(Note 1: This post was written two weeks ago, so if there is anything important that I’ve missed, that’s why.)
(Note 2: Oof. I definitely missed some important stuff.)
You guys know I try to keep this blog as knitting-focused as possible, I don’t share a lot of baby pictures or TV recommendations (unless they’re knitting-related) or recipes. And I really try not to talk too much about politics. Not because politics aren’t important or interesting, but because lately they get me worked up, stressed out, and anxious. Knitting (and this blog) is my way to unwind and relax. I can control my knitting. My stitches make sense. I can imagine a design, plan it, work it through and execute it. (Usually.)
All that is to say, I’ve had a lot of extra time to knit this week. Which is great- my current project, which you’ll hear about soon, is almost finished.
But the reason I’ve had so much time to knit is that I literally haven’t left the house in 6 days.
6. Days. Stuck inside with a toddler. No walks around the block, no trips to the park, no play-dates with the one other family in our pod. Nothing.
And why have I been inside for that long? You might think Covid. Which would be partially correct. We’ve been in fairly heavy-duty lockdown for the last 6+ months, but we were able to go outside, work in the yard and visit the beach to look for crabs. Our library has been closed and we have preschool over Zoom. My 2-year old hasn’t been on a playground since March.
But this last week, the few things that were left to us were taken away when wildfires sprung up all up and down the west coast. Washington is on fire. Oregon is on fire. California is on fire. My parents (who live in Chicago) are feeling the effects of the fire; it’s sending so much smoke up into the air that even 2000 miles away, their sky is overcast and smoky.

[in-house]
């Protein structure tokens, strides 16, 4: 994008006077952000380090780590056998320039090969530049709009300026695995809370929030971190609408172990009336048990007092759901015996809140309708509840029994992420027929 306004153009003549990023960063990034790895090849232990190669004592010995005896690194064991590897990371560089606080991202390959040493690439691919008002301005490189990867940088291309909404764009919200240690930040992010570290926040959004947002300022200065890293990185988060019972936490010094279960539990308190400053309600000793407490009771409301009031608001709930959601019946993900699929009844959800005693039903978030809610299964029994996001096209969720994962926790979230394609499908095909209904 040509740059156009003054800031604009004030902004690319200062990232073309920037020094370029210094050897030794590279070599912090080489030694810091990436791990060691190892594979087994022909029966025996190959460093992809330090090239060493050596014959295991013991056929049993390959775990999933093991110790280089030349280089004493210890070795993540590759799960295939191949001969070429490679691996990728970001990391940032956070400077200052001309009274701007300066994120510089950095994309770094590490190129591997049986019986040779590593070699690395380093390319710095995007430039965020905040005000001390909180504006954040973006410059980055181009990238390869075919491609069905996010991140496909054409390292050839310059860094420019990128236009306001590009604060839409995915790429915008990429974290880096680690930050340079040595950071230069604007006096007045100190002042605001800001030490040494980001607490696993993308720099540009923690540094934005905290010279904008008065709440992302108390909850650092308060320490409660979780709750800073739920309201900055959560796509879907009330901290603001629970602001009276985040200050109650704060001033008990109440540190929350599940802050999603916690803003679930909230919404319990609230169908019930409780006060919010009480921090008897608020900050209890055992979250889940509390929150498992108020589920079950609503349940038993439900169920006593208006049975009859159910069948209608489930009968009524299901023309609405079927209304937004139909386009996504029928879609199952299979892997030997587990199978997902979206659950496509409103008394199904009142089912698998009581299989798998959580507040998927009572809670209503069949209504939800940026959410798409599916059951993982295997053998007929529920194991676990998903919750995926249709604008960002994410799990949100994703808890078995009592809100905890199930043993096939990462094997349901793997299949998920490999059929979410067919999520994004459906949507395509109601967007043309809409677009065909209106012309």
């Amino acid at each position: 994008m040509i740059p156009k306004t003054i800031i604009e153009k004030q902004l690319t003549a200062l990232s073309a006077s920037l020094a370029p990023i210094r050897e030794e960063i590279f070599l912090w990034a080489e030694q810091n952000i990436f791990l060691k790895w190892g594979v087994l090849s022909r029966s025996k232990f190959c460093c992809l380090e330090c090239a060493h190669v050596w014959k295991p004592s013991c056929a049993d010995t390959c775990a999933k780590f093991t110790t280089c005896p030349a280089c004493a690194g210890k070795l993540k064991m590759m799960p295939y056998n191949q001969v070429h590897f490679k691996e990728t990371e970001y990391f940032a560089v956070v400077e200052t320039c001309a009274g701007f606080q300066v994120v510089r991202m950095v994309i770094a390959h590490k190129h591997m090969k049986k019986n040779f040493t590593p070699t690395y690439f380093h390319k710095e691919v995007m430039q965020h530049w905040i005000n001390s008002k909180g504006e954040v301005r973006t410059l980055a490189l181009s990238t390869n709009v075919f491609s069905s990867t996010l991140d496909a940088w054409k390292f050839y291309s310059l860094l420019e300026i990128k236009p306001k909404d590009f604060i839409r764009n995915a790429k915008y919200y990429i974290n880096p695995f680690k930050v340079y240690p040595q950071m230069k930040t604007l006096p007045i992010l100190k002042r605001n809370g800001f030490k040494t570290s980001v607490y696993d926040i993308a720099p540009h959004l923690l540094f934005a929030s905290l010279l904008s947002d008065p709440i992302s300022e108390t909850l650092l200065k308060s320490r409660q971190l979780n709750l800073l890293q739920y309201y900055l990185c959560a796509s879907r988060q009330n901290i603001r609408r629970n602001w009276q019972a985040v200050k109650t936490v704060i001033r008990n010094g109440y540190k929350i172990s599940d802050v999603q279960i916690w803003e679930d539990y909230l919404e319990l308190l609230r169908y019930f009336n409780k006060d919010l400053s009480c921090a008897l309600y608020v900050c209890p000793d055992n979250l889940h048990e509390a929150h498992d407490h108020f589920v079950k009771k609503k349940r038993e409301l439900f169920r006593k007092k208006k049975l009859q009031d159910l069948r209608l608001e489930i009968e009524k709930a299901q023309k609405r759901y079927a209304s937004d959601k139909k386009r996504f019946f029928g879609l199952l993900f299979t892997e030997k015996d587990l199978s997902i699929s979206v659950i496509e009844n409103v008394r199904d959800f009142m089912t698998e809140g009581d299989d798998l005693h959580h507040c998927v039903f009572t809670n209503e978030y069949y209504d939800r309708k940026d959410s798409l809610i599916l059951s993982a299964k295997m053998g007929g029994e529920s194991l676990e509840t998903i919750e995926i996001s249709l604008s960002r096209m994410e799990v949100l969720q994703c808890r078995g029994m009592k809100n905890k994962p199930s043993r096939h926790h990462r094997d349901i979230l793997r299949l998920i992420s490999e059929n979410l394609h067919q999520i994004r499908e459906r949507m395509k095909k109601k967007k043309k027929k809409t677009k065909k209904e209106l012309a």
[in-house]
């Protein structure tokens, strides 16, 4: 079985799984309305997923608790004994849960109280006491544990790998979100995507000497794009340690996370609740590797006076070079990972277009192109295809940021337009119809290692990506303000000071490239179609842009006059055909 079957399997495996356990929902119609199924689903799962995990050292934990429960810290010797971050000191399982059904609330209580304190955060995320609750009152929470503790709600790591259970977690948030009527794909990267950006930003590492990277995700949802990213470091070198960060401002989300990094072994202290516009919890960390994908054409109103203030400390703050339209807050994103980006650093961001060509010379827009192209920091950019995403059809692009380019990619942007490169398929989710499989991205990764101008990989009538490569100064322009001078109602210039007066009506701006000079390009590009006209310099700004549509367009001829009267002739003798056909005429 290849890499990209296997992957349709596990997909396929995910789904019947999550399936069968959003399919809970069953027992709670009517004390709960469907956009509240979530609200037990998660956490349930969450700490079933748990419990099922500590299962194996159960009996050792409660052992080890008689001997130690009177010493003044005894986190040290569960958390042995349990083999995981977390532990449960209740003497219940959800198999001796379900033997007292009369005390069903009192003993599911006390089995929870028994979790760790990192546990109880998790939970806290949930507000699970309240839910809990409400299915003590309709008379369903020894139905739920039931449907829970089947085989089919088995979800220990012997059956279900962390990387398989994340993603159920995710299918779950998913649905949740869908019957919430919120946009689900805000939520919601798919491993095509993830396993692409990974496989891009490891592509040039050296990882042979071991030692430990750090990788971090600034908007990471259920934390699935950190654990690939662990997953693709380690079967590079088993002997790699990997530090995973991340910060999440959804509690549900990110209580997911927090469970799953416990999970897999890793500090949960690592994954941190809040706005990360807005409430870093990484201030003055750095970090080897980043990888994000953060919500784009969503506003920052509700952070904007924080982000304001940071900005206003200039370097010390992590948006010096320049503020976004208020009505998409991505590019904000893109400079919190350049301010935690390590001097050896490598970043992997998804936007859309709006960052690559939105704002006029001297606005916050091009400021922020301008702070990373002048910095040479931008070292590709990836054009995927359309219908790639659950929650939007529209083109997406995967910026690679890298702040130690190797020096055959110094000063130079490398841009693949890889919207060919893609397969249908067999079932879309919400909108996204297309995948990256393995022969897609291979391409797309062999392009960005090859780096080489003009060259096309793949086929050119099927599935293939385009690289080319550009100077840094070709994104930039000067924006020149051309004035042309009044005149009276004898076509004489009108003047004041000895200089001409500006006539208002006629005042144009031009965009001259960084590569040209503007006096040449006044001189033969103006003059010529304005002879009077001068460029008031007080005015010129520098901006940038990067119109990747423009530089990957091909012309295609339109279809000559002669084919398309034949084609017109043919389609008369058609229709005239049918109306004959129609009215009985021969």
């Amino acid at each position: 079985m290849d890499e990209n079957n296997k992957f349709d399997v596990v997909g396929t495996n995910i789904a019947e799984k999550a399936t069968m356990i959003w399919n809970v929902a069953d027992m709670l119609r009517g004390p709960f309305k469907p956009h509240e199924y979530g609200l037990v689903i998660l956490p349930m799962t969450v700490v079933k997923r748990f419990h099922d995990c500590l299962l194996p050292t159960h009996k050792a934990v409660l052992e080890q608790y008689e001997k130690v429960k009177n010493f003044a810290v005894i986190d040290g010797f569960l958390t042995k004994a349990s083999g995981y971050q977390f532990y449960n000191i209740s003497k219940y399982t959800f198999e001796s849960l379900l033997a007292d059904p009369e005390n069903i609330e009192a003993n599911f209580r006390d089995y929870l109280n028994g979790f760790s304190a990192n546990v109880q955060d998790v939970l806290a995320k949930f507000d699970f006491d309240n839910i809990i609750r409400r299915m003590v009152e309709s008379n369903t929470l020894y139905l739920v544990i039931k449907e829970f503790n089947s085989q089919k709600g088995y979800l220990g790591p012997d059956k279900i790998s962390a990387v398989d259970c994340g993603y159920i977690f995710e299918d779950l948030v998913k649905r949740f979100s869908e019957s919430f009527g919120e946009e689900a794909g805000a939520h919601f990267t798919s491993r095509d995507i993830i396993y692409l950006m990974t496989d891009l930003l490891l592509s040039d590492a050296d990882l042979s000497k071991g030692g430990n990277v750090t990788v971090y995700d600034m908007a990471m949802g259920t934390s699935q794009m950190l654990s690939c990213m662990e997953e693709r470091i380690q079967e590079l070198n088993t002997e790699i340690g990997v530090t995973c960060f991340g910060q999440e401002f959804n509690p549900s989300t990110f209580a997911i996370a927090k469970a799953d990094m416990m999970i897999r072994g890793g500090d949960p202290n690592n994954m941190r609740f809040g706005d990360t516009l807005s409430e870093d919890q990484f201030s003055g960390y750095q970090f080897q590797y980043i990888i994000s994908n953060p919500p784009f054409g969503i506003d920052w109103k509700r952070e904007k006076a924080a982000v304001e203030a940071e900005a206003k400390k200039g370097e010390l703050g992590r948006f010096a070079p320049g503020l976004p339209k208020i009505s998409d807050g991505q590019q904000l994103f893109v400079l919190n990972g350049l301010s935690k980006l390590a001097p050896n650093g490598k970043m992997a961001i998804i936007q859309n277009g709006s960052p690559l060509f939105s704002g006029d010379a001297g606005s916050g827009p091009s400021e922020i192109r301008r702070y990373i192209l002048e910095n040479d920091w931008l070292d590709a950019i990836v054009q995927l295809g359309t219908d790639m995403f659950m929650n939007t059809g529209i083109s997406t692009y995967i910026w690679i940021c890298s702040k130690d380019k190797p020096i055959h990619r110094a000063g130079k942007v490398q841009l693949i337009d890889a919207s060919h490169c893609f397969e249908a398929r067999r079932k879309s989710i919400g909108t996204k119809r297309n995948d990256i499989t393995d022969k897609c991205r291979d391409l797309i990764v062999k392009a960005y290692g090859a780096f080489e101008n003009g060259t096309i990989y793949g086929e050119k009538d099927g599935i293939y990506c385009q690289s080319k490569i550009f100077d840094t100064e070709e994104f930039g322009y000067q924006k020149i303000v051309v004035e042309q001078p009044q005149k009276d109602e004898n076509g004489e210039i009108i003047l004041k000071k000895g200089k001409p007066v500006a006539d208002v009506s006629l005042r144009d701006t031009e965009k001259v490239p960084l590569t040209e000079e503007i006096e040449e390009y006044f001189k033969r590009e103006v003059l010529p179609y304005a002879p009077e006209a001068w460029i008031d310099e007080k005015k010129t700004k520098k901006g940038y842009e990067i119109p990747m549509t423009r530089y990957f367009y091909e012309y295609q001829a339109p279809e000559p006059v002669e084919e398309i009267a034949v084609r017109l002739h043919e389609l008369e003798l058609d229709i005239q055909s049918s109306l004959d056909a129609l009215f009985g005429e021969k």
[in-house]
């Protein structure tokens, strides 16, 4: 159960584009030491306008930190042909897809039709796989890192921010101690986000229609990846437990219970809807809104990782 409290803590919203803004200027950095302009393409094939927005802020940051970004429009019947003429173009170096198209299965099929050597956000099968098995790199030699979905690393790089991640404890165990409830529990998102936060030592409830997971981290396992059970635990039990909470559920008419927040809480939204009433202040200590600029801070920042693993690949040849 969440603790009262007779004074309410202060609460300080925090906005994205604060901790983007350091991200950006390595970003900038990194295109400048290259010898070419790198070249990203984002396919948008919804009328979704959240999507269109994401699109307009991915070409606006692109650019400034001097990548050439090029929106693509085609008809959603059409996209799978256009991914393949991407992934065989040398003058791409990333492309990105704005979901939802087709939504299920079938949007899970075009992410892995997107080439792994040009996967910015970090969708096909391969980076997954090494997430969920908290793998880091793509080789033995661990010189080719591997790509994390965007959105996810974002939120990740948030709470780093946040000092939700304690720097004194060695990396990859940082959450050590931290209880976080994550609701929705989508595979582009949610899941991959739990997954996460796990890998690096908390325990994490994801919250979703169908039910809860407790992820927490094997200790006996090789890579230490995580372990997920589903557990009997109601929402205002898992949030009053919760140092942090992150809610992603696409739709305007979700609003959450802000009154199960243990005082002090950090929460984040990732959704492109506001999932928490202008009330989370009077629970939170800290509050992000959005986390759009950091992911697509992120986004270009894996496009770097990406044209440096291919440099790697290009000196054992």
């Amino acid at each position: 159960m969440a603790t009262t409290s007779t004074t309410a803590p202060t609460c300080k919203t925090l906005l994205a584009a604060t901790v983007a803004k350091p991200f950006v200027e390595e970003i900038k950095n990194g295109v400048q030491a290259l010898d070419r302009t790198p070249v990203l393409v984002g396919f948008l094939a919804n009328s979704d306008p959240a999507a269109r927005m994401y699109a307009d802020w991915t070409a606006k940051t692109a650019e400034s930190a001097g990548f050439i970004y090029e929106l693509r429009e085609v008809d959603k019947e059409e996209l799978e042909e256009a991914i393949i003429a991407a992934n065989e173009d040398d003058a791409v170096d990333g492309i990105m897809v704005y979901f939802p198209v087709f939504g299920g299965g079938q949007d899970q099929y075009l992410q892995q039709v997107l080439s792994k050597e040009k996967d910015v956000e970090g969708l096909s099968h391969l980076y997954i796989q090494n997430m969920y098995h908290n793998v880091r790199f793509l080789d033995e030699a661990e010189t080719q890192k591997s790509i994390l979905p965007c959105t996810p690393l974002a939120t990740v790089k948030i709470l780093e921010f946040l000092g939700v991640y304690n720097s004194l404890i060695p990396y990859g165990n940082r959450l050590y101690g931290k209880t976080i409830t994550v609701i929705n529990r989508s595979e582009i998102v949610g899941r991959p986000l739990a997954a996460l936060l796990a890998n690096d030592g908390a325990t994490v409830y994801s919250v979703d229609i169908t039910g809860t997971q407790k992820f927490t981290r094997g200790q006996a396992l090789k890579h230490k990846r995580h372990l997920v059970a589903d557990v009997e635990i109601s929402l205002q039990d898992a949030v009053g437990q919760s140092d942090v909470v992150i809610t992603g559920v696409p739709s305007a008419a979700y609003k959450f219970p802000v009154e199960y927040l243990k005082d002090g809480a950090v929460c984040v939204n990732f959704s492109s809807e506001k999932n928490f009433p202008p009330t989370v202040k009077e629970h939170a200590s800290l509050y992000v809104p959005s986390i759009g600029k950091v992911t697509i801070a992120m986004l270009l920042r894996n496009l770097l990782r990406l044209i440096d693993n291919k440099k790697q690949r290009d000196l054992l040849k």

And here, it’s been “Very Unhealthy” for almost a week. Today is the best I’ve seen in 5 days, and it’s still on the high end of “Unhealthy.” Our air is like pea soup. I went to grab the mail yesterday, and my eyes watered and itched from being outside for only a minute.
And the crazy part is, we’re the lucky ones. We’re healthy. Our part of Washington is not in danger of burning up. We have a comfortable house and plenty of space inside. We have enough food and water and access to the internet.
There are usually wildfires in late summer, they’re a natural part of the seasons in this part of the country. But the last few years have gotten out of control. This year is the worst I’ve seen since I moved out here more than 10 years ago. This is not normal.
It’s also worth noting that this year’s hurricane season is going crazy, there have already been fires and snowstorms out in Colorado, and there was (essentially) a hurricane in Iowa (Iowa!). Climate change is real, and it’s making itself known in a really obvious and scary way.
All this is to say, this fall’s election is vitally important in a way that has never been more clear. If we reelect climate-change-denying elected officials (Trump foremost among them), there’s absolutely no way for us to come back from this, or even slow down its progress. These will become the “good old days” when we “only had to shelter for a week every fire season” and “only had to worry about one pandemic at a time.”
If you haven’t registered yet, and don’t know how to do it, let me know! I will literally help you register. My email address is firstname.lastname@example.org. Email me! I will help you figure out how to vote and where your polling place is and if you have access to absentee voting in your state!
If you haven’t figured out who you are voting for yet, also let me know! From national office to state or city- I will happily research anyone you need more information on. (Looking for candidates that support the Green New Deal is a great way to start.)
So, please, please, please register to vote this year, and if you can, please vote early. And (it should go without saying, but I’ll say it anyway), please vote Biden/Harris.